Queensland will need teeth to stop the greyhound industry bleeding to death

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Following reports of cruelty Queensland will separate the commercial and integrity arms of the greyhound industry. enjosmith/Flickr, CC BY-SA

Aaron Timoshanko, Monash University and Christine Parker, Monash University

The abolition of all Queensland’s racing boards on Tuesday follows the handing down of the final report of the Queensland Greyhound Racing Industry Commission of Inquiry by Alan MacSporran, QC.

The report’s key recommendation is to establish a new statutory body to oversee the integrity of the sport, thus separating the Queensland racing industry’s integrity and commercial arms.

Queensland Premier Annastacia Palazsczuk’s abolition includes the Queensland All Codes Racing Industry Board (trading as Racing Queensland), the Greyhound Racing Board, the Harness Racing Board and the Thoroughbred Racing Board.

The inquiry and action follows evidence and allegations of live-baiting documented in an ABC Four Corners exposé. But will the Premier’s actions fix the industry’s problems?

Damning critique

In the report’s most significant finding, Racing Queensland was found to have a conflict of interest resulting from its dual responsibilities for the commercial and integrity operations of the business. This finding has potentially far reaching consequences as such a conflict arguably exists in every state and territory in Australia where racing exists.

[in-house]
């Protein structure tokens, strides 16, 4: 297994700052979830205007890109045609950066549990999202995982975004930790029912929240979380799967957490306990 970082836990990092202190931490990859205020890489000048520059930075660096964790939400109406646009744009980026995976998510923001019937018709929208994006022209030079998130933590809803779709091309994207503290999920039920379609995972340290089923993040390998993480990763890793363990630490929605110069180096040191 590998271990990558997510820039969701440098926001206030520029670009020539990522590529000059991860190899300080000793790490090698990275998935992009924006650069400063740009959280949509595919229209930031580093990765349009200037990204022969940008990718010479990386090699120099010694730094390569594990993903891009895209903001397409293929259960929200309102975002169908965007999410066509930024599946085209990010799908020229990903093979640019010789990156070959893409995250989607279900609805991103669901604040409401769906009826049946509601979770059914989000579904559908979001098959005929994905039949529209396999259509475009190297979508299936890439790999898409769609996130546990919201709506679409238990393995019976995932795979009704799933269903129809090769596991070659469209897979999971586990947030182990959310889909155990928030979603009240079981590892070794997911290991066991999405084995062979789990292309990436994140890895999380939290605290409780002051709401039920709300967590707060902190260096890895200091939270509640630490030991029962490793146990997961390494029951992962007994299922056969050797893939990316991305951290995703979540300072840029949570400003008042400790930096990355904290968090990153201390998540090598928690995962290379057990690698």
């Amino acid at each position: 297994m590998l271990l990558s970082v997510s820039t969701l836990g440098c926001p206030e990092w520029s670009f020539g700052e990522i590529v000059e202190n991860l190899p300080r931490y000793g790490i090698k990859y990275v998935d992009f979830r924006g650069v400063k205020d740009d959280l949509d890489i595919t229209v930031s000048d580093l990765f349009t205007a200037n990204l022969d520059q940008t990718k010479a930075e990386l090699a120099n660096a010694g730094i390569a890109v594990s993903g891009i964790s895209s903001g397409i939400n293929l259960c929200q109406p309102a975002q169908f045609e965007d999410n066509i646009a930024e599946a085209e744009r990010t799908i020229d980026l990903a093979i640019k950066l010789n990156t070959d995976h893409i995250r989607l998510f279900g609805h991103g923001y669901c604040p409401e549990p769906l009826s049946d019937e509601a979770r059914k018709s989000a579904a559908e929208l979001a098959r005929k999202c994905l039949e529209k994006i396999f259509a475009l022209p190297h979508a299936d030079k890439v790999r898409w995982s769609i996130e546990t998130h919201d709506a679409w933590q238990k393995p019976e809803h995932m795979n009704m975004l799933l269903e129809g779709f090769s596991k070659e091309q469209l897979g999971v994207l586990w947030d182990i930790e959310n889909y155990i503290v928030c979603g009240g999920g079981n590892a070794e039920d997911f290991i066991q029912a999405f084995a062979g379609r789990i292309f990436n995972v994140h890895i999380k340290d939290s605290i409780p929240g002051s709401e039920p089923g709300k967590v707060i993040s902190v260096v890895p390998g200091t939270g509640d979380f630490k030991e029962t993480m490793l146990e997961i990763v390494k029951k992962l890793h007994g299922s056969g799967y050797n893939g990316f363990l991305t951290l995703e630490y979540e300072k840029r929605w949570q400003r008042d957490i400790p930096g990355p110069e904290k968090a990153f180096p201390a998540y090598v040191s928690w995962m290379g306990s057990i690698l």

In addition, the final report made several important findings including the failure of industry self-regulation to protect the welfare of animals entrusted in its care. The inquiry was also highly critical of Racing Queensland for failing in its duties across all three sporting codes (greyhound, harness and thoroughbred racing).

The wide-ranging recommendations made by the inquiry not only address the issue of live baiting, but also tackles other welfare issues that have plagued the industry.

In particular, the inquiry takes aim at the issue of overbreeding, wastage, licensing and the traceability of greyhounds (a third of greyhound pups born in Queensland are unaccounted for).

Winning back public confidence

The final report and a subsequent statement made by the Queensland Premier make it clear that the primary aim of the inquiry is to restore public confidence in the racing industry. This is rightfully seen as a necessary pre-condition for the industry to be considered legitimate in the eyes of the public.

The inquiry hopes to achieve this aim through recommendations that promote the integrity of the industry and by safeguarding animal welfare. Public confidence can only be restored once these issues have been addressed.

In this regard, the live baiting of greyhounds is a rather unique issue as animal welfare and integrity overlap due to the perceived competitive advantage blooded greyhounds possess.

In fact, this may explain why live baiting has received such a strong response from the industry and state governments, whereas the issue of wastage has largely been ignored for years.